December 19, 2011

Building stuff

It dawned on me a few weeks ago that I might like a coffee table for my living space, so I decided to build one.

I don't yet consider myself especially handy, but I've built stuff before. I built myself a functional but ugly desk a few years ago. No screws, no glue necessary. Just interlocking pieces and a back that screws in. (Oh, I guess there were some screws involved. Regardless...) I've got some experience, I know how to cut wood. I don't hold a circular saw at arm's length and wince and tremble like it's dying to hack me to pieces. Anymore. Wood glue, finish, polyurethane, this guy has at least a cursory understanding of what goes where and when.

I like working with my hands, building stuff that will last a while. They say you get your best ideas when you're building, tinkering, when your hands are busy, not when you're deliberately trying to think up brilliant stuff. Everyone should be able to do that somehow. And if I can have a lasting piece of furniture and build a skill in the process, it's an even better use of time.

I'd like to one day reach a level of comfort with woodworking so I can build stuff that looks at least passable, or even "kinda nice, in the right light," as opposed to that desk I built. The finish was nice but - what's the saying? A face only a mother could love? Yeah, that applies to that desk I built, I'm sure. Also, camp has all the tools I need, so I figured now was the time to do it while I have easy access to them.

So I started looking for woodworking tips and found, which is full of easy-to-make stuff and helpful ways to make it without hurting yourself. It's noobie-friendly. I found plans for this so I decided to build it.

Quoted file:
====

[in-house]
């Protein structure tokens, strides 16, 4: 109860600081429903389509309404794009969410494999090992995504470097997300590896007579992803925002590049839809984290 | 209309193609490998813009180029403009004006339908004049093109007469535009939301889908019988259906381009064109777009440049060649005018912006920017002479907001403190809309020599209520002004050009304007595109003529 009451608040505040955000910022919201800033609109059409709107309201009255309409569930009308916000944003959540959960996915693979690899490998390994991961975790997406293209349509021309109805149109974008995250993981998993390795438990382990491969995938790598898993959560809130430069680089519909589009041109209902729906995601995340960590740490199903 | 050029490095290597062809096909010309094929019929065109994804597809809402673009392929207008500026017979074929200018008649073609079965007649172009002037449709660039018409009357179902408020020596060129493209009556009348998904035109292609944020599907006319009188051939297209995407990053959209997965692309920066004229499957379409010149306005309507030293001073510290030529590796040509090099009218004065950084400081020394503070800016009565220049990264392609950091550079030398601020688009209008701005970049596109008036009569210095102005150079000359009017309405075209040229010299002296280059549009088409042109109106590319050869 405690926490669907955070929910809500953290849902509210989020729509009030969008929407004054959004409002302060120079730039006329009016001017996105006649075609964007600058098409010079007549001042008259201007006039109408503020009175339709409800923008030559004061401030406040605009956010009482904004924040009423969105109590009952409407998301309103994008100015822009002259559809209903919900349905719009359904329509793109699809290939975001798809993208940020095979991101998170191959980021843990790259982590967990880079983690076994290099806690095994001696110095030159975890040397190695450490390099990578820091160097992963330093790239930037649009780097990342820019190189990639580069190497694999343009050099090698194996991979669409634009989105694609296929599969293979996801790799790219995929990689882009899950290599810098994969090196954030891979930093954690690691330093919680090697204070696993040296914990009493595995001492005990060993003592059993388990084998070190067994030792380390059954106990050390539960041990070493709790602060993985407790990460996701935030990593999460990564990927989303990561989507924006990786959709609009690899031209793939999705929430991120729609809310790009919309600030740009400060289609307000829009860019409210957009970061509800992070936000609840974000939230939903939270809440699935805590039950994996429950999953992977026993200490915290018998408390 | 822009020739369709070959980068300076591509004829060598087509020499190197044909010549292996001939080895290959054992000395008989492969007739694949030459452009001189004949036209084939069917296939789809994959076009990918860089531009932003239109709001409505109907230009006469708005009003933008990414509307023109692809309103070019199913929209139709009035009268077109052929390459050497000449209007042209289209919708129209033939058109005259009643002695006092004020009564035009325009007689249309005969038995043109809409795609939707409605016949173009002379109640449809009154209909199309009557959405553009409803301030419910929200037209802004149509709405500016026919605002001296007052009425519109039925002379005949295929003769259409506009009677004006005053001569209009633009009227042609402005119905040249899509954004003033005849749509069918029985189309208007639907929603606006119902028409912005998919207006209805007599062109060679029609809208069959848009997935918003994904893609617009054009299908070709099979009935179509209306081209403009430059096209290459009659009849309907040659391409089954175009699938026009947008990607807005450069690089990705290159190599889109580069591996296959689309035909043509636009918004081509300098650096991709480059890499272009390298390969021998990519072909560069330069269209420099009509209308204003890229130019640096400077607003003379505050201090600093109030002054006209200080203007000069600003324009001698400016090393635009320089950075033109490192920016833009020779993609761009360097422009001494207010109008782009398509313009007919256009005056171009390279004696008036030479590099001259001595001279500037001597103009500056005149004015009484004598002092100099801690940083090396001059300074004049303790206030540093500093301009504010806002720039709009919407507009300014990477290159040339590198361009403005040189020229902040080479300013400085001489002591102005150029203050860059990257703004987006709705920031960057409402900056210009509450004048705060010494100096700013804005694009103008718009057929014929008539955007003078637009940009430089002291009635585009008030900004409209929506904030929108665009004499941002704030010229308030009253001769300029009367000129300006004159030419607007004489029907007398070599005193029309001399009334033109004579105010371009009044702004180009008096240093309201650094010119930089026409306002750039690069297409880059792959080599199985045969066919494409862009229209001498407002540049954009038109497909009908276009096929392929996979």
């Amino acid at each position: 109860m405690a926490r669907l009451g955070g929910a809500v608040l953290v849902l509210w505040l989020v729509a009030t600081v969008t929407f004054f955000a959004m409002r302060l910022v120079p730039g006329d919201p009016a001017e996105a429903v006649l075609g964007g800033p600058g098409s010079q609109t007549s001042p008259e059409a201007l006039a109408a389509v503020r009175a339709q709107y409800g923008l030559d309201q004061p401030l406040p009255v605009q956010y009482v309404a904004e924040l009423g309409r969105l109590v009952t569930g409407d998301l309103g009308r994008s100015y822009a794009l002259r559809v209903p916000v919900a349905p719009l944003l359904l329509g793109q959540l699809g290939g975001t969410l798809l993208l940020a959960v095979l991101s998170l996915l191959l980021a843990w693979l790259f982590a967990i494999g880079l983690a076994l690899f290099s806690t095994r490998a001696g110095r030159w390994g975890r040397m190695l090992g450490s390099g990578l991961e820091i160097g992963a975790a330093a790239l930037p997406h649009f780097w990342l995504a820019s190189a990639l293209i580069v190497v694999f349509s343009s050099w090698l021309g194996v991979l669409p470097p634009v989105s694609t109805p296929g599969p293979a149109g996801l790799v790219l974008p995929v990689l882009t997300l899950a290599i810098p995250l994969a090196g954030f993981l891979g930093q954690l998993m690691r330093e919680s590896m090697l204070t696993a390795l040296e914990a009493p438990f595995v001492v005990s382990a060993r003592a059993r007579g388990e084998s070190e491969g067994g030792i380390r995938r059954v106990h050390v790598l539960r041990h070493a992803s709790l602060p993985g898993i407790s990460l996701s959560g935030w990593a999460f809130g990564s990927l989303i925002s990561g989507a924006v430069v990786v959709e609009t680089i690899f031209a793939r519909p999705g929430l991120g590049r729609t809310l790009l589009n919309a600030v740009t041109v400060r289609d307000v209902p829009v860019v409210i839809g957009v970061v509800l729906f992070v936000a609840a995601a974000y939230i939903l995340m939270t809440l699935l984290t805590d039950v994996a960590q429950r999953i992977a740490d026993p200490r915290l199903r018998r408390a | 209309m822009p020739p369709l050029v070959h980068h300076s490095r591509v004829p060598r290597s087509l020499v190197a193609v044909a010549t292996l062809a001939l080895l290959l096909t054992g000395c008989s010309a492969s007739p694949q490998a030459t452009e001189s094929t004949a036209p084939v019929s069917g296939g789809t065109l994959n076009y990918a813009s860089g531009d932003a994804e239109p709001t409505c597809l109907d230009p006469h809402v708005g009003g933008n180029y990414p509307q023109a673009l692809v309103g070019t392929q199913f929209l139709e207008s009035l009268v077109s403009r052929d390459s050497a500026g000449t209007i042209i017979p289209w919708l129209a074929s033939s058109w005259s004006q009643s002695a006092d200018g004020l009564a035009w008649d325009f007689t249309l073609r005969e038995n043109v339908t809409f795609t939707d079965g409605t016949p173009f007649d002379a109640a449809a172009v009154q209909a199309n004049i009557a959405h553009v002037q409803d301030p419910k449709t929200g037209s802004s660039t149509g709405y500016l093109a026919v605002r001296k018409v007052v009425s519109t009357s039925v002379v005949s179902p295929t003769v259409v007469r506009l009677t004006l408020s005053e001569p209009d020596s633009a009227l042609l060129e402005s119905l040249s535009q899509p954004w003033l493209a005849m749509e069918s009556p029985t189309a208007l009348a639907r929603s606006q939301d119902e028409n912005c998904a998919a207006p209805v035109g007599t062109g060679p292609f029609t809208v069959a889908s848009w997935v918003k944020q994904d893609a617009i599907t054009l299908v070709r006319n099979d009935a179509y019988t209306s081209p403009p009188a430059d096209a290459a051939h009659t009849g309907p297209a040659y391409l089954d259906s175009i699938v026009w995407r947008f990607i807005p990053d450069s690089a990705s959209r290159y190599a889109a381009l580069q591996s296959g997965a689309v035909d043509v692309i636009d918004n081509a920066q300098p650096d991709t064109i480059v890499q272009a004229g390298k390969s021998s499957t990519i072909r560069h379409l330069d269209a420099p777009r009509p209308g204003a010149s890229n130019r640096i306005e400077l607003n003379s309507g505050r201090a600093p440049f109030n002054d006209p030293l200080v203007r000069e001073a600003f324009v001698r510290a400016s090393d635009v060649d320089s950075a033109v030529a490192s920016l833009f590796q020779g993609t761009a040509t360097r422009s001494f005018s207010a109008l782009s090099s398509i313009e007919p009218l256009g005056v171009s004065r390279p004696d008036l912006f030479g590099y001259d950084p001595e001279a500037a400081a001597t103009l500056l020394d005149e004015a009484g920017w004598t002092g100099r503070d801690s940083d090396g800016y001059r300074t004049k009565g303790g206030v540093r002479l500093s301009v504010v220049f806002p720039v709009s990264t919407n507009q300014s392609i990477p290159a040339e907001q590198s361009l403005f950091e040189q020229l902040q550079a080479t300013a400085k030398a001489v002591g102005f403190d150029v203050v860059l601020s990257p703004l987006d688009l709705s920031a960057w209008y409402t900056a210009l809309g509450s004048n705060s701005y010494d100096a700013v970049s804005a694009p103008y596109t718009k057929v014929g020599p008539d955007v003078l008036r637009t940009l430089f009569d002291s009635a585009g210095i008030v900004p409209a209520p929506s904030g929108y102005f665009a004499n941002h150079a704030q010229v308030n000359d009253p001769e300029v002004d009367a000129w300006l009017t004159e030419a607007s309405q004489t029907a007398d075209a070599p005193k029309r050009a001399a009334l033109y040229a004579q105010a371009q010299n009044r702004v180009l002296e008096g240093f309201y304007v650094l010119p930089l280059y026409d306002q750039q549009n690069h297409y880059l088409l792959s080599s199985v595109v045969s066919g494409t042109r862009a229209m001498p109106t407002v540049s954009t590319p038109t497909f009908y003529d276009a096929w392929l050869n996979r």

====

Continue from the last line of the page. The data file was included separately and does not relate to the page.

We had some old broken trolleys (4x4 logs with ropes attached, used for team-building exercises) that couldn't be used anymore. I wanted to use those for legs. It gives the table a little bit of history. I bought the rest of the wood at Home Depot. I dropped about $40 on wood and screws, all said and done. Stain, foam brushes, and Polyurethane ran about $20 more. So I sunk about $60 into the project.

Once upon a time, those were building teams. Now they're holding up a coffee table in my living room. But first, they went through this progression. (there were more, but my Droid X2 likes to mess up/lose pictures for some reason. What gives?)

[this is where pictures my phone ate would go...]


A real, live presentable coffee table. Took me a few nights of work spread over about two weeks. It's not too shabby, really. I learned a bunch - this thing is definitely not perfect. If I built another one (any takers?) I would build it better. I might build myself a matching end table next month - who knows?


Heather Ingram said...

When you leave PR and if you decide not to ship it with you....I call dibs ;)
Good job and looks beautiful!

Dan Quist said...

I'm actually quite impressed Jim. Nice job.